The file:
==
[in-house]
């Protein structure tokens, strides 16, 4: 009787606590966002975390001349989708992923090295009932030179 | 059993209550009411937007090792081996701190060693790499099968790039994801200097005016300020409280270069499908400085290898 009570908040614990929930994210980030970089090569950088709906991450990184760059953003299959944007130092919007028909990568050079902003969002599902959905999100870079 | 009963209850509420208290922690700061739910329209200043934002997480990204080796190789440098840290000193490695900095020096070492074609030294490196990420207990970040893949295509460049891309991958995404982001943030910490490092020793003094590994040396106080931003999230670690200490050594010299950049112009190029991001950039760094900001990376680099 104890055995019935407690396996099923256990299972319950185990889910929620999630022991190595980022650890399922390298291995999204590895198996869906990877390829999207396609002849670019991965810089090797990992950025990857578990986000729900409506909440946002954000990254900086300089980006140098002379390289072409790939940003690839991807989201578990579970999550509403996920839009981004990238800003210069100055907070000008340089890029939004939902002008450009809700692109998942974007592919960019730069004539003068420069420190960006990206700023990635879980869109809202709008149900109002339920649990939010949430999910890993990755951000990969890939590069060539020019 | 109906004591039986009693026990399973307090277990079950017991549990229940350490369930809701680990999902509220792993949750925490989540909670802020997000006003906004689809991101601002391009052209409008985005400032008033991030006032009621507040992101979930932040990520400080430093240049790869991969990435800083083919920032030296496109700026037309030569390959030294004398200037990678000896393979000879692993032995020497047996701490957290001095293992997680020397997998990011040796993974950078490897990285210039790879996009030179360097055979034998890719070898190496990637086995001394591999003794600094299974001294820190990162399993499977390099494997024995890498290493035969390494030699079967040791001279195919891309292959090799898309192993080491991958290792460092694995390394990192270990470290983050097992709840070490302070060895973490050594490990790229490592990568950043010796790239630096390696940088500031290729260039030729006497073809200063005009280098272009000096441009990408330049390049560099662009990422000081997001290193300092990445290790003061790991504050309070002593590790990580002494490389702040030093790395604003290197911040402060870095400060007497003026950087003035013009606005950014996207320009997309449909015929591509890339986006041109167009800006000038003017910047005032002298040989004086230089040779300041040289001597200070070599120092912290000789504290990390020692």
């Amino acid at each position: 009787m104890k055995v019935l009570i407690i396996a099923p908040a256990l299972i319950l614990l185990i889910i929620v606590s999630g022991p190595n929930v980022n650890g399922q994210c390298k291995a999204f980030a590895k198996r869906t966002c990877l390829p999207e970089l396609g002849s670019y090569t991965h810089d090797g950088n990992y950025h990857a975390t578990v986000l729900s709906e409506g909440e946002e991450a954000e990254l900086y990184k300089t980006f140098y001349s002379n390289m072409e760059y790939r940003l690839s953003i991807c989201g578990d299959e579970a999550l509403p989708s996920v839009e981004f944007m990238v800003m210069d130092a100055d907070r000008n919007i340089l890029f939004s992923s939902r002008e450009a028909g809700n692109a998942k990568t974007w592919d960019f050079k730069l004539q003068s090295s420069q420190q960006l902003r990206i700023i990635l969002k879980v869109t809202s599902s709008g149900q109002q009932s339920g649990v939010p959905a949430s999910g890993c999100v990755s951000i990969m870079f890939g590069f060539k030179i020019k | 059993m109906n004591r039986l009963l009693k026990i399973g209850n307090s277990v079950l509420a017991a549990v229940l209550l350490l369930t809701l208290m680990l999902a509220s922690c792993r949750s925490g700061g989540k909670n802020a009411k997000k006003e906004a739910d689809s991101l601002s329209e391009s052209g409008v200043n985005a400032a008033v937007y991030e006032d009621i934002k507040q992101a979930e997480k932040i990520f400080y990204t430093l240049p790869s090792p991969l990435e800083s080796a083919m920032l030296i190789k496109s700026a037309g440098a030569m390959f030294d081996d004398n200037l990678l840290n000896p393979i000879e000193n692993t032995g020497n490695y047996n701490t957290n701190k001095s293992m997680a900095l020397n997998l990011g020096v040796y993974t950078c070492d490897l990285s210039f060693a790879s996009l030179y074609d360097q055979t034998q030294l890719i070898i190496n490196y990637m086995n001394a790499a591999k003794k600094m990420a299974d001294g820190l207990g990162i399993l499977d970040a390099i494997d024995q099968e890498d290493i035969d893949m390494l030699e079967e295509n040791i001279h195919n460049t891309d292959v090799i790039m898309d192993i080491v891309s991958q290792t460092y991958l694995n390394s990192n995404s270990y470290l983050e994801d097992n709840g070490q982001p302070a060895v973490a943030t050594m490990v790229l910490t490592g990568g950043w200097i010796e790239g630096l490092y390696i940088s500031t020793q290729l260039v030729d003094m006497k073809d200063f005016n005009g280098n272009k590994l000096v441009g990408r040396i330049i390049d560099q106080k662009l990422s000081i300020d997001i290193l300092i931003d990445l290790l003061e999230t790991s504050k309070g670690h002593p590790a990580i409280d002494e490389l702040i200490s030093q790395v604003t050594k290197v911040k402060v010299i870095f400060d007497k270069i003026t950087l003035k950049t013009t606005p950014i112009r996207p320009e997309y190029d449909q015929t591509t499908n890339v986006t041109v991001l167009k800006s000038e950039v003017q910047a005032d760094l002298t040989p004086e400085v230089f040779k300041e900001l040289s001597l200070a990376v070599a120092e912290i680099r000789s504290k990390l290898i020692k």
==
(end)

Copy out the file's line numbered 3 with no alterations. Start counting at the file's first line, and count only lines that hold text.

């Amino acid at each position: 009787m104890k055995v019935l009570i407690i396996a099923p908040a256990l299972i319950l614990l185990i889910i929620v606590s999630g022991p190595n929930v980022n650890g399922q994210c390298k291995a999204f980030a590895k198996r869906t966002c990877l390829p999207e970089l396609g002849s670019y090569t991965h810089d090797g950088n990992y950025h990857a975390t578990v986000l729900s709906e409506g909440e946002e991450a954000e990254l900086y990184k300089t980006f140098y001349s002379n390289m072409e760059y790939r940003l690839s953003i991807c989201g578990d299959e579970a999550l509403p989708s996920v839009e981004f944007m990238v800003m210069d130092a100055d907070r000008n919007i340089l890029f939004s992923s939902r002008e450009a028909g809700n692109a998942k990568t974007w592919d960019f050079k730069l004539q003068s090295s420069q420190q960006l902003r990206i700023i990635l969002k879980v869109t809202s599902s709008g149900q109002q009932s339920g649990v939010p959905a949430s999910g890993c999100v990755s951000i990969m870079f890939g590069f060539k030179i020019k | 059993m109906n004591r039986l009963l009693k026990i399973g209850n307090s277990v079950l509420a017991a549990v229940l209550l350490l369930t809701l208290m680990l999902a509220s922690c792993r949750s925490g700061g989540k909670n802020a009411k997000k006003e906004a739910d689809s991101l601002s329209e391009s052209g409008v200043n985005a400032a008033v937007y991030e006032d009621i934002k507040q992101a979930e997480k932040i990520f400080y990204t430093l240049p790869s090792p991969l990435e800083s080796a083919m920032l030296i190789k496109s700026a037309g440098a030569m390959f030294d081996d004398n200037l990678l840290n000896p393979i000879e000193n692993t032995g020497n490695y047996n701490t957290n701190k001095s293992m997680a900095l020397n997998l990011g020096v040796y993974t950078c070492d490897l990285s210039f060693a790879s996009l030179y074609d360097q055979t034998q030294l890719i070898i190496n490196y990637m086995n001394a790499a591999k003794k600094m990420a299974d001294g820190l207990g990162i399993l499977d970040a390099i494997d024995q099968e890498d290493i035969d893949m390494l030699e079967e295509n040791i001279h195919n460049t891309d292959v090799i790039m898309d192993i080491v891309s991958q290792t460092y991958l694995n390394s990192n995404s270990y470290l983050e994801d097992n709840g070490q982001p302070a060895v973490a943030t050594m490990v790229l910490t490592g990568g950043w200097i010796e790239g630096l490092y390696i940088s500031t020793q290729l260039v030729d003094m006497k073809d200063f005016n005009g280098n272009k590994l000096v441009g990408r040396i330049i390049d560099q106080k662009l990422s000081i300020d997001i290193l300092i931003d990445l290790l003061e999230t790991s504050k309070g670690h002593p590790a990580i409280d002494e490389l702040i200490s030093q790395v604003t050594k290197v911040k402060v010299i870095f400060d007497k270069i003026t950087l003035k950049t013009t606005p950014i112009r996207p320009e997309y190029d449909q015929t591509t499908n890339v986006t041109v991001l167009k800006s000038e950039v003017q910047a005032d760094l002298t040989p004086e400085v230089f040779k300041e900001l040289s001597l200070a990376v070599a120092e912290i680099r000789s504290k990390l290898i020692k």